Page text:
Philly defender association calls for pay parity with DA’s office

Keisha Hudson, leader of the Defender Association of Philadelphia, speaks with WHYY host Cherri Gregg about the DAP's fight for fair pay.

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Keisha Hudson poses for a portrait

Keisha Hudson leads the Defender Association of Philadelphia. (Courtesy of Hudson)

The Defender Association of Philadelphia has been engaged in a public battle demanding additional city funding for attorneys and staff. The office seeks a $5.8 million budget increase to address pay disparities between attorneys and staff in the defender’s office compared to those working in the Philadelphia District Attorney’s Office.

“There are the disparities in funding not just between our office and the district attorney’s office, but also virtually every other city agency — and it’s a huge disparity,” said Keisha Hudson, leader of the Defender Association of Philadelphia, during an interview with WHYY host Cherri Gregg.

Hudson compares the starting pay for first-year public defenders, $54,000, to that of first-year prosecutors, $63,000.

“I want to make clear, our new attorneys are new public defenders who go to law school and graduate law school with an immense student debt burden,” she says, “They come to our office because they’re committed to doing the work.”

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The DAP started a social media campaign, #FundPhillyDefenders, highlighting the pay disparities. She notes that the gap grows when it comes to attorneys with longer tenures.

“We have countless staff, our non-attorneys staff, who are making $29,000 to $35,000 even though they’ve been here for decades,” says Hudson, “They have one or two or three additional jobs in addition to working here at the Defender Association just so they can make ends meet.”

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Most of the staff, Hudson said, are people of color and are Philadelphia residents. These individuals do much of the work with defender association clients, linking them to social services and other tasks outside of the courtroom.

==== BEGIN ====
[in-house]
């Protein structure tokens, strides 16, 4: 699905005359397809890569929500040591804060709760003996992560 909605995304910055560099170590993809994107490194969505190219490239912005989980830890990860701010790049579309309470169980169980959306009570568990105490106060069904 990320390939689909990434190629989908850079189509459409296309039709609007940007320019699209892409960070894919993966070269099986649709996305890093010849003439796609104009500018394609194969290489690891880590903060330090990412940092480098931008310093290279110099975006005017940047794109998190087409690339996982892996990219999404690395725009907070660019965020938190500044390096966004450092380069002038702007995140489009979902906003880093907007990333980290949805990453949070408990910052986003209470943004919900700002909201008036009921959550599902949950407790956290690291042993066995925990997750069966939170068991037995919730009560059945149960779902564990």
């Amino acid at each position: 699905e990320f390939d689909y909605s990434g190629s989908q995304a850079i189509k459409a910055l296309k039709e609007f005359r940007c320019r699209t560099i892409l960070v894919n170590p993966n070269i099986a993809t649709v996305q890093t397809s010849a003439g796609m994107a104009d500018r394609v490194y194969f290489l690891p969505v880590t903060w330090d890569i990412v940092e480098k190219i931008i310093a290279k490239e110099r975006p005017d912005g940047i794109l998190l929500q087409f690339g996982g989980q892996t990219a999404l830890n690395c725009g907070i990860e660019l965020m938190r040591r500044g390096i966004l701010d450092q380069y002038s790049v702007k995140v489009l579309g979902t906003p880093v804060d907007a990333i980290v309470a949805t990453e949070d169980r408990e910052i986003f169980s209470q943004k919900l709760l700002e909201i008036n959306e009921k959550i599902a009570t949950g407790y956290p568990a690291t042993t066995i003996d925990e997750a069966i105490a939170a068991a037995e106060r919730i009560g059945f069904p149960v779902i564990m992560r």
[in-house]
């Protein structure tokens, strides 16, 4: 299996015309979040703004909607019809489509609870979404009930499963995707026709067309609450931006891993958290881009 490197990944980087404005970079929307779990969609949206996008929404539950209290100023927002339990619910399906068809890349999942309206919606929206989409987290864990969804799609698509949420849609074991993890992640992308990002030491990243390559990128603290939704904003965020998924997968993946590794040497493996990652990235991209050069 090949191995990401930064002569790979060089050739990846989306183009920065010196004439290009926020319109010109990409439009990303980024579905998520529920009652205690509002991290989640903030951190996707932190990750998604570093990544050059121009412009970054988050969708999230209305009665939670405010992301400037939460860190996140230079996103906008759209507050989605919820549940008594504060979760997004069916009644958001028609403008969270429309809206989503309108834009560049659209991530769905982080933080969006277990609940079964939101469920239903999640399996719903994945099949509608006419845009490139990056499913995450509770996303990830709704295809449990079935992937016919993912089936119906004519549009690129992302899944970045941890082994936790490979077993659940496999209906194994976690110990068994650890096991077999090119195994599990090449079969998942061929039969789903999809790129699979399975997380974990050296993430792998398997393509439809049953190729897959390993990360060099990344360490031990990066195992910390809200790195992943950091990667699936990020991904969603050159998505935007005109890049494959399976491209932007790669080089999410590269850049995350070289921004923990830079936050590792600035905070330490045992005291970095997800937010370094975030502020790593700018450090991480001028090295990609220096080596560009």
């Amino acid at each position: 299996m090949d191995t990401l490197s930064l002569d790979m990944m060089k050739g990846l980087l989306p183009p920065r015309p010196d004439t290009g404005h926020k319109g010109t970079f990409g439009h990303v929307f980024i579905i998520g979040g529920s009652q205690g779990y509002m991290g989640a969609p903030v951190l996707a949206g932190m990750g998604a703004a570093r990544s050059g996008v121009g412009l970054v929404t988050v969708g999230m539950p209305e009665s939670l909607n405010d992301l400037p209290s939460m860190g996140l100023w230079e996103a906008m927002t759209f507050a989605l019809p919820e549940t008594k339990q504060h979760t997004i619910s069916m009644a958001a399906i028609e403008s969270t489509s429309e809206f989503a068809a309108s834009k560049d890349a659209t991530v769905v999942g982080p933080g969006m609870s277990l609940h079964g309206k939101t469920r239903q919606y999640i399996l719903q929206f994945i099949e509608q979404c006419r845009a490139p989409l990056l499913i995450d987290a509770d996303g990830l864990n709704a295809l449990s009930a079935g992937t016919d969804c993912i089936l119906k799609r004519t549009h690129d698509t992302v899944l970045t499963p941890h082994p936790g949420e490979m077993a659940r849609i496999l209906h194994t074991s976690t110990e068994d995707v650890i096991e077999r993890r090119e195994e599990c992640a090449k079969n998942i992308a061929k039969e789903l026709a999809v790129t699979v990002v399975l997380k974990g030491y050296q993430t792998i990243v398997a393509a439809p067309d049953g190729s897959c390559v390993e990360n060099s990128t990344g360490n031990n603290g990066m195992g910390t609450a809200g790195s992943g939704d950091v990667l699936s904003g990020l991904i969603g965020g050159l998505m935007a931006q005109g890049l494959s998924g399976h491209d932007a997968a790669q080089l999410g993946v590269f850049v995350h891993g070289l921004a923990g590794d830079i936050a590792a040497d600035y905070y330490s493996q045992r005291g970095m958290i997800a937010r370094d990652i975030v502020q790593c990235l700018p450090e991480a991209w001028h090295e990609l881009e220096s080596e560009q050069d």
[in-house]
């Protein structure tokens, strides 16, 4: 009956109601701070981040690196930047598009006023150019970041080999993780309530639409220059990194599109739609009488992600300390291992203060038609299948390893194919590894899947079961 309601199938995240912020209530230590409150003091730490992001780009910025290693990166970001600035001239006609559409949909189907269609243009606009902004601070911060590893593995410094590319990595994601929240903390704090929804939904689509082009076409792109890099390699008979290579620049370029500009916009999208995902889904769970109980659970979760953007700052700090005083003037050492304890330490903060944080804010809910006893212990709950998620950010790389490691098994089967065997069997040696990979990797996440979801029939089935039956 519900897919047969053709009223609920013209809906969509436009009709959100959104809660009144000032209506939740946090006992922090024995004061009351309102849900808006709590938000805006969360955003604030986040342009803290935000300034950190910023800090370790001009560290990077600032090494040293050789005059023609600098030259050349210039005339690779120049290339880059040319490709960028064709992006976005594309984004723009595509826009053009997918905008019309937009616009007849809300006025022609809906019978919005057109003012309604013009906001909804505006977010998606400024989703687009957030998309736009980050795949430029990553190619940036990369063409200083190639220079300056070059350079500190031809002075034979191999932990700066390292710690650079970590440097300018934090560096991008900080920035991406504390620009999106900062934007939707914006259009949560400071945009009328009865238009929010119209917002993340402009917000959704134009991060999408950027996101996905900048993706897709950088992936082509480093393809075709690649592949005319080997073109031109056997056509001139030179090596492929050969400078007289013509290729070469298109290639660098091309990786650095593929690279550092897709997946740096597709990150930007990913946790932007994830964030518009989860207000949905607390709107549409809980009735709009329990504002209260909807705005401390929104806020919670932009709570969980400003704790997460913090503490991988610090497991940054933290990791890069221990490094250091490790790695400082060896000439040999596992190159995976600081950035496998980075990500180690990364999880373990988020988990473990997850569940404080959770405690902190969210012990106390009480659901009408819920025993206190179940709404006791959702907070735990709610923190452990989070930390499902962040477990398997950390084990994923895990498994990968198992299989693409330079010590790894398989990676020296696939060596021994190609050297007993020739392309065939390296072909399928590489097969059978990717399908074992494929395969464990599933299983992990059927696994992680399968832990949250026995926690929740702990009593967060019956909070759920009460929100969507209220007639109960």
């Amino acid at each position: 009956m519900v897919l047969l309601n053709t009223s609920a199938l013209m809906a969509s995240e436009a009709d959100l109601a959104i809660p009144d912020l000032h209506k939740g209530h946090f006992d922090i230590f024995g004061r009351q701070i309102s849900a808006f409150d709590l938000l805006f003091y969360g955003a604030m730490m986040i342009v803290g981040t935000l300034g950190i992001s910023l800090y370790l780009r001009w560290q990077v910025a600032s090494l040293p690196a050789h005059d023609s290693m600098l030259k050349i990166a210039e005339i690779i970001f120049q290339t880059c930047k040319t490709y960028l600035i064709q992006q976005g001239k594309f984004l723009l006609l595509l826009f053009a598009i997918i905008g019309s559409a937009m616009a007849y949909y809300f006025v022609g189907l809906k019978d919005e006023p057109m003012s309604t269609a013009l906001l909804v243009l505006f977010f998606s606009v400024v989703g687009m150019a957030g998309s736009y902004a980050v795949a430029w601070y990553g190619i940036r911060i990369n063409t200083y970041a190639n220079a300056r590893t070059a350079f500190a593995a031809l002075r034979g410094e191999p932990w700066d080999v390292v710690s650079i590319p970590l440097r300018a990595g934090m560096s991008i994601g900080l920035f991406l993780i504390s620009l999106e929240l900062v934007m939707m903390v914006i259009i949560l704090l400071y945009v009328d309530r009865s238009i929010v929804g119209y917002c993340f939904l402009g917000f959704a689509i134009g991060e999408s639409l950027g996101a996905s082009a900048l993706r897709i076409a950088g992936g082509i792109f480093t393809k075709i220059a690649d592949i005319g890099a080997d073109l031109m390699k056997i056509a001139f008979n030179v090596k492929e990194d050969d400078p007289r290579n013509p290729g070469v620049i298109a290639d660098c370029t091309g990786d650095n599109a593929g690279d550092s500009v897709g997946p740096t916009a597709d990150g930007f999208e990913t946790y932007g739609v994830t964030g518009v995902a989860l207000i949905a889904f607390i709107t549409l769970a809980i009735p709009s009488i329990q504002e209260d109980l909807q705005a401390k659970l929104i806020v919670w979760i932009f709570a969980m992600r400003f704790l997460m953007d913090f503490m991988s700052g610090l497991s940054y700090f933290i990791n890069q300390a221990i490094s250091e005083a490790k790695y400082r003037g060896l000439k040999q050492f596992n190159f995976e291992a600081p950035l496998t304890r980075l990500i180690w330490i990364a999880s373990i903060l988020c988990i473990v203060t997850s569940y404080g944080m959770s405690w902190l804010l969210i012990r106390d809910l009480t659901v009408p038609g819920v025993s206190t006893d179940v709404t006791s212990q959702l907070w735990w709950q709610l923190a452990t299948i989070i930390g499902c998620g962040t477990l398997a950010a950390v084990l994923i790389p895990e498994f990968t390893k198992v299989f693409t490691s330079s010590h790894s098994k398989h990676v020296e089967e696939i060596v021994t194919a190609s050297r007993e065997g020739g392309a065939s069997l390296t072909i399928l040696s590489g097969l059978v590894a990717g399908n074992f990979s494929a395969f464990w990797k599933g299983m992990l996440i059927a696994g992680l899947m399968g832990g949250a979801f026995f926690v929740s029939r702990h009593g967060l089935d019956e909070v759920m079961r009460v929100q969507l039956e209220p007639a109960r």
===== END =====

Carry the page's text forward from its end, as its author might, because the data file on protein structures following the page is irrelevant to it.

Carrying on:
Hudson acknowledges that the DAP received an increase in funding several years ago to help address the pay gap, but funding was cut in some instances in the years that followed. Even when the funds were restored, Hudson said, there were no increases to address rising costs of living.

“Almost 80% of our staff have not seen a salary increase, not a dime in their salaries in three to four years, some as long as four to five years,” Hudson said. “If a budget is about values, what message are we sending to public defenders who perform a critical role in making sure we have a fair and just justice system?”

In recent weeks, the city has experienced a mass shooting on South Street and a rash of violence as temperatures warm, shifting the focus from criminal justice reform to public safety. Hudson argues that funding the DAP fits in with the shift in focus, noting that what defenders do extends well beyond the courtroom.

“I call public defenders intervenors,” Hudson said. “We know what would really have interrupted the cycle [of violence], we are connecting our clients to resources, and we do so much more than what one may assume our work entails, so we are critical to the conversation of public safety.”

In Pennsylvania, county-based public defenders are not funded by the commonwealth. Instead, defender offices must lobby municipalities for the bulk of their funding.

Although the Kenney administration has yet to respond to the defender association’s request for additional funding, 13 members of City Council, led by Councilmember Kenyatta Johnson, have expressed written support. A number of community groups have also urged the mayor and City Council to grant the request for a budget increase.

“This is remarkable support,” Hudson said.

Broke in PhillyWHYY is one of over 20 news organizations producing Broke in Philly, a collaborative reporting project on solutions to poverty and the city’s push towards economic justice. Follow us at @BrokeInPhilly.

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